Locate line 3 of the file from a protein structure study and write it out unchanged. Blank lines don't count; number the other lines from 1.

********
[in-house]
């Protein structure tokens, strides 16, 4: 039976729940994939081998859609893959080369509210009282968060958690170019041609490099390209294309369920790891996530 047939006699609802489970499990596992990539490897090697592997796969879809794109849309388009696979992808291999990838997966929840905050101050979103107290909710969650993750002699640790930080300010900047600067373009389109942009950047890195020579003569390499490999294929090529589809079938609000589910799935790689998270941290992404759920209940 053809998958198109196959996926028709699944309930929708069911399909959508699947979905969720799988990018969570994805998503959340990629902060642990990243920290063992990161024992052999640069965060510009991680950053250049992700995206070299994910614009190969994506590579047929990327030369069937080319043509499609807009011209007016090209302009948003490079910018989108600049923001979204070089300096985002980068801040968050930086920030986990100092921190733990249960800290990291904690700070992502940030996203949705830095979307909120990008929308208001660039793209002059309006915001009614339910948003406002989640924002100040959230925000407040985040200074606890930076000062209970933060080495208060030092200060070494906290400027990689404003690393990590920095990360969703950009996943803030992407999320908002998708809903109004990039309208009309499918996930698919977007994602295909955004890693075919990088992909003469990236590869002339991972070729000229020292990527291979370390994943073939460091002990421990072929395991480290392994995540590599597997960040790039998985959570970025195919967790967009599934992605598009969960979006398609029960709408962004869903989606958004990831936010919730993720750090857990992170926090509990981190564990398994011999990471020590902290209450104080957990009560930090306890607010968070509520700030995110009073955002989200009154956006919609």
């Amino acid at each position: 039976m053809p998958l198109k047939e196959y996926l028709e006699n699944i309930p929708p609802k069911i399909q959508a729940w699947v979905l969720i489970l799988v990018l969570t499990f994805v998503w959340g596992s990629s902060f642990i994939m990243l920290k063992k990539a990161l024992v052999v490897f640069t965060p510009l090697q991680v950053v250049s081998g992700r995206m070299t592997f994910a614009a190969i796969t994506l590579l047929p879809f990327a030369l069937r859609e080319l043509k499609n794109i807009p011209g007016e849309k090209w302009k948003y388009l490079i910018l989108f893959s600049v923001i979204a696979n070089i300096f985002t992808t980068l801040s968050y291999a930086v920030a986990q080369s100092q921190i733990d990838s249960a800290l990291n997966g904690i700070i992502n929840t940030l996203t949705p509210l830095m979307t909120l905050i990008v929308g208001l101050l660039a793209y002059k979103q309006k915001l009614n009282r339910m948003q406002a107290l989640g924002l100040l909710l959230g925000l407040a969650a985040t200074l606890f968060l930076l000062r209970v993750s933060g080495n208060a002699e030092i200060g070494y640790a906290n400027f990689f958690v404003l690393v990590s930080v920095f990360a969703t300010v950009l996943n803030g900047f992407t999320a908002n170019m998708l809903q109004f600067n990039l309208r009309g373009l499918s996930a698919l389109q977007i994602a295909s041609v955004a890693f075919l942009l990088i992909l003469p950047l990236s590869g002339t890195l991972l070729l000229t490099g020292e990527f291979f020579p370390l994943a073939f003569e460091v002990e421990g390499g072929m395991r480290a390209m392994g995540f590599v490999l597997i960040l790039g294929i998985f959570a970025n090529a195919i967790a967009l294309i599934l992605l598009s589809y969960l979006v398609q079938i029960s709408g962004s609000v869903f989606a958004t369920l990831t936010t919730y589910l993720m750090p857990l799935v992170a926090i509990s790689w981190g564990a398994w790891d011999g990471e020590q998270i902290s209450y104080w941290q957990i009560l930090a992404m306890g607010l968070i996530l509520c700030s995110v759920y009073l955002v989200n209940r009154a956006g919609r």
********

């Amino acid at each position: 039976m053809p998958l198109k047939e196959y996926l028709e006699n699944i309930p929708p609802k069911i399909q959508a729940w699947v979905l969720i489970l799988v990018l969570t499990f994805v998503w959340g596992s990629s902060f642990i994939m990243l920290k063992k990539a990161l024992v052999v490897f640069t965060p510009l090697q991680v950053v250049s081998g992700r995206m070299t592997f994910a614009a190969i796969t994506l590579l047929p879809f990327a030369l069937r859609e080319l043509k499609n794109i807009p011209g007016e849309k090209w302009k948003y388009l490079i910018l989108f893959s600049v923001i979204a696979n070089i300096f985002t992808t980068l801040s968050y291999a930086v920030a986990q080369s100092q921190i733990d990838s249960a800290l990291n997966g904690i700070i992502n929840t940030l996203t949705p509210l830095m979307t909120l905050i990008v929308g208001l101050l660039a793209y002059k979103q309006k915001l009614n009282r339910m948003q406002a107290l989640g924002l100040l909710l959230g925000l407040a969650a985040t200074l606890f968060l930076l000062r209970v993750s933060g080495n208060a002699e030092i200060g070494y640790a906290n400027f990689f958690v404003l690393v990590s930080v920095f990360a969703t300010v950009l996943n803030g900047f992407t999320a908002n170019m998708l809903q109004f600067n990039l309208r009309g373009l499918s996930a698919l389109q977007i994602a295909s041609v955004a890693f075919l942009l990088i992909l003469p950047l990236s590869g002339t890195l991972l070729l000229t490099g020292e990527f291979f020579p370390l994943a073939f003569e460091v002990e421990g390499g072929m395991r480290a390209m392994g995540f590599v490999l597997i960040l790039g294929i998985f959570a970025n090529a195919i967790a967009l294309i599934l992605l598009s589809y969960l979006v398609q079938i029960s709408g962004s609000v869903f989606a958004t369920l990831t936010t919730y589910l993720m750090p857990l799935v992170a926090i509990s790689w981190g564990a398994w790891d011999g990471e020590q998270i902290s209450y104080w941290q957990i009560l930090a992404m306890g607010l968070i996530l509520c700030s995110v759920y009073l955002v989200n209940r009154a956006g919609r």